We have included updated cumulative sales accounts at major ongoing projects. You will note since the last quarter, we had continued to sell units, but there is no doubt that the pace of these sales has slowed and is expected to continue slow.

On the development front, we are making good progress at Keala'ula with our infrastructure and commercial segment build out. These are important continuing steps in this long-term project and represent our confidence in the project and our partner. And finally, we did benefit in the quarter as previously referenced, from an insurance gain attributable to a 2005 fire at Kahului Shopping Center.

In addition to the positive impact earnings, we planned to use these cash proceeds on a tax deferred basis to partially finance our Heritage acquisition.

Slide 18 provides an overview of Keola La'i closings and the significant revenues and cash flows generated in the first quarter at this project. We expect the closings will continue on pace through out the balance of the year and note that by virtue of the closings in the first quarter, we have recovered all of our invested capital in this project.

The next slide depicts the quarterly operating performance of our real estate sales. You will note there is great variance in quarter-to-quarter in these results, simply due to the timing of sales. We don't manage our development efforts for quarterly results, but instead measure ourselves against annual targets.

The operating results from our agro business unit reflect higher power volume and prices which are attributable to higher cost of fuel. As such the power sales provide a fuel hedge for our other agribusiness operations.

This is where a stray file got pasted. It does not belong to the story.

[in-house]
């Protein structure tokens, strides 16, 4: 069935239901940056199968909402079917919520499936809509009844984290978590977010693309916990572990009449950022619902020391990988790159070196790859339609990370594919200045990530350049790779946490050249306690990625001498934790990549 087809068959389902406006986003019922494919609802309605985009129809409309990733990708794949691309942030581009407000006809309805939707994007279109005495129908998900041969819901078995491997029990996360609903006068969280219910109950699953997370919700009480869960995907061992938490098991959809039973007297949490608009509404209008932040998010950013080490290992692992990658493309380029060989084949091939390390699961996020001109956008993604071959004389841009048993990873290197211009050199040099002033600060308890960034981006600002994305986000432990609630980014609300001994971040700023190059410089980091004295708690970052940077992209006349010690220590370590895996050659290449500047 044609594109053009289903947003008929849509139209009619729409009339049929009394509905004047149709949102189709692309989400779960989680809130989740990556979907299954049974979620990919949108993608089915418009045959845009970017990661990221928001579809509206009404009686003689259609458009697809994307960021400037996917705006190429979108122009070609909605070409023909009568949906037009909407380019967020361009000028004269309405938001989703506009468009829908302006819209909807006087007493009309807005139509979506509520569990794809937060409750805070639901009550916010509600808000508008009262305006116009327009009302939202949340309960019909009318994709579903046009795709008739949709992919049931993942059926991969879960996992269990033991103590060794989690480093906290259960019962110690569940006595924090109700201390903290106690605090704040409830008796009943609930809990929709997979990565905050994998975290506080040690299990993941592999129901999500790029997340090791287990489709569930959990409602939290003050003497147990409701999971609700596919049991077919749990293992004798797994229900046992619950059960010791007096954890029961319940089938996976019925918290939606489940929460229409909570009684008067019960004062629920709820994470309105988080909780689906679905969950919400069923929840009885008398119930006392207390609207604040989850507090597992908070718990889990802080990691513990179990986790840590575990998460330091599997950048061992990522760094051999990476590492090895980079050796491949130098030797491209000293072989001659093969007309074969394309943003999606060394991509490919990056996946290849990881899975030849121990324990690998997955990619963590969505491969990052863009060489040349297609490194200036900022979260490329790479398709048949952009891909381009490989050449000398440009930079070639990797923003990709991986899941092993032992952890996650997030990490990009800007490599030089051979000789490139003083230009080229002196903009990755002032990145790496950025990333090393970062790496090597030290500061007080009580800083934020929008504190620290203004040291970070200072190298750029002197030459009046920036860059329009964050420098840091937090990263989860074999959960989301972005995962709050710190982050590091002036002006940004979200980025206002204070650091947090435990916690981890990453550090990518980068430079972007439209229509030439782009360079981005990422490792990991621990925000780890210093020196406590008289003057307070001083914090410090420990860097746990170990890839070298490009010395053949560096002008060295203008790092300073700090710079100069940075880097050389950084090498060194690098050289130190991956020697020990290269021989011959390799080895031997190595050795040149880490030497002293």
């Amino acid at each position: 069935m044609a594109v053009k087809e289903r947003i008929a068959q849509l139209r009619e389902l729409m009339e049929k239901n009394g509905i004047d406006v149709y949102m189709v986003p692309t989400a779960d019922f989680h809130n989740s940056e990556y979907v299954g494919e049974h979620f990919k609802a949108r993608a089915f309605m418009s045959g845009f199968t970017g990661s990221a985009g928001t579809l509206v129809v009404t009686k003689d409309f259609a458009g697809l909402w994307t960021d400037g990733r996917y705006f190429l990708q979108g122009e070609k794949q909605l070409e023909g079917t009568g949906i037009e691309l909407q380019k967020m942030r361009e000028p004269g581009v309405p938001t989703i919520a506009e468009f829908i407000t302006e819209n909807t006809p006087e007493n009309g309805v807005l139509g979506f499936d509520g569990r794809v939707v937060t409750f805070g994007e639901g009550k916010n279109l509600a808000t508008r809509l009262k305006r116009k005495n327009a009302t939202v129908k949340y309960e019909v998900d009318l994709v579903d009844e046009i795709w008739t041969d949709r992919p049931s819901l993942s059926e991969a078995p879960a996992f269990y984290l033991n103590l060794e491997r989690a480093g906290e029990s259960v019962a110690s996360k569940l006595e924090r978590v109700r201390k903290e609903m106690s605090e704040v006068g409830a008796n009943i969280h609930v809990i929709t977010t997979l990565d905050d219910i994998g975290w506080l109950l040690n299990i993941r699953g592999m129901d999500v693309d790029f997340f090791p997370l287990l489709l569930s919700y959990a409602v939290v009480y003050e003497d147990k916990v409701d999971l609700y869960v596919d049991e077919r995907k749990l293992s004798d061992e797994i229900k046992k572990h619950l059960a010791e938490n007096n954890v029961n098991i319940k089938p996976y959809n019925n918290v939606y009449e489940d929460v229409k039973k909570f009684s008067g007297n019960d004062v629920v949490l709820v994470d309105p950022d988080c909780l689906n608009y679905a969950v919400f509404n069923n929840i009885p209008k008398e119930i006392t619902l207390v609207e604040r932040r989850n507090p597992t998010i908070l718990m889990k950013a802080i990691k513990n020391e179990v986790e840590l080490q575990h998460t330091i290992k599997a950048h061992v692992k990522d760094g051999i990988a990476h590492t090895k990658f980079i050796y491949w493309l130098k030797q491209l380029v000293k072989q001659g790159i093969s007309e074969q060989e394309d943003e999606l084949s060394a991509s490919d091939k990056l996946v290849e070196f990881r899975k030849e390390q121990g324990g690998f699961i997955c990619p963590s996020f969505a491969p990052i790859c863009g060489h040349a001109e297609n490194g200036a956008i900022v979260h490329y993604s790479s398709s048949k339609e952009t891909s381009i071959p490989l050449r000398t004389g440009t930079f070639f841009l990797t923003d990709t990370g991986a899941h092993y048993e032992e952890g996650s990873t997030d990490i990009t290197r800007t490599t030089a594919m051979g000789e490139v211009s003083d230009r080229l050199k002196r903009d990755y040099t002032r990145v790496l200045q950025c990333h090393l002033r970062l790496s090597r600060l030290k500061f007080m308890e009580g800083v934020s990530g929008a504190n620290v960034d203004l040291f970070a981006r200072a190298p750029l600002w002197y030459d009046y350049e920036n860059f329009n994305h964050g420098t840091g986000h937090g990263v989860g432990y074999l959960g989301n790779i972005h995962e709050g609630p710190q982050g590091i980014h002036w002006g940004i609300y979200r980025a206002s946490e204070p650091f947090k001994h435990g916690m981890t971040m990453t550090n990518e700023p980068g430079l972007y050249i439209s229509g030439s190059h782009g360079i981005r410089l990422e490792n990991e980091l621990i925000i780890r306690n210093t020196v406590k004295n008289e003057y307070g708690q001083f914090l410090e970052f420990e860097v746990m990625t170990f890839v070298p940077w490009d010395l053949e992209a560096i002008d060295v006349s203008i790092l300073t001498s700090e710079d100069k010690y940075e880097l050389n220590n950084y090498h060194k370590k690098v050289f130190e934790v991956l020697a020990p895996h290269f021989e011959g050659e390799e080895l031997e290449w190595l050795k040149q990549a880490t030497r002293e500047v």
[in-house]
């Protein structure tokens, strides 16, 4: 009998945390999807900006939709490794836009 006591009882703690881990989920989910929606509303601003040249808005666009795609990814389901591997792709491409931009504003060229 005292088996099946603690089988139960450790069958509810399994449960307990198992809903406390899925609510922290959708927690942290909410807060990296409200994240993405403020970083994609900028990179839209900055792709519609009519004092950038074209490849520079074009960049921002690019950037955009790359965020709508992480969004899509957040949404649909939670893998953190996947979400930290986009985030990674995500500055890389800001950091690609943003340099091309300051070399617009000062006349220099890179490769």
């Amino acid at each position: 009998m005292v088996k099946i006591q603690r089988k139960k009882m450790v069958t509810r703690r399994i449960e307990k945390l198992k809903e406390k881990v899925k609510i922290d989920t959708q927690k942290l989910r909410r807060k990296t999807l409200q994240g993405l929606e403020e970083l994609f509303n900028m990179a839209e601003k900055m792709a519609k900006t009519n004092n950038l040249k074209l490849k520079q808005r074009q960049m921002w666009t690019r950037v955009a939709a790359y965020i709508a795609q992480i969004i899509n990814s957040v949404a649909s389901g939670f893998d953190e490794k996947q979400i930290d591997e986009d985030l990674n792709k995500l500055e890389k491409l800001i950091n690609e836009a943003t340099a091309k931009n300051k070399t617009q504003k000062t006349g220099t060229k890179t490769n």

And, while we did increase our first quarter production level, this is mostly due to the timing of harvesting, early field yields indicate that production should be similar in 2007. On another note, we are seeing early signs in our move toward specialty sugar will bear fruit, as we are in negotiations with a number of national food manufacturers for delivery of evaporated cane juice over the course of the year.

Let me conclude with a few comments on the year in whole. We remain confident that we will have a good year, thanks to our mix of businesses and franchise strength. Based upon the current environment, our full year earnings per share are anticipated to be in a range of 5% higher or lower than the prior year.

In February and March, we qualified our guidance based on the risks of a changing environment and it has indeed changed. Fuel cost continued to be a particular challenge in the single most difficult variable to predict that we have. In light bus companies, we are also watching other economic trends closely.

With all the challenges we have noted, we also see opportunities particularly with possible logistics acquisitions in MIL and with strategic real estate investments and dispositions. Should these materialize, we expect them to positively shake future results.

With that I will turn the presentation over to Chris Benjamin.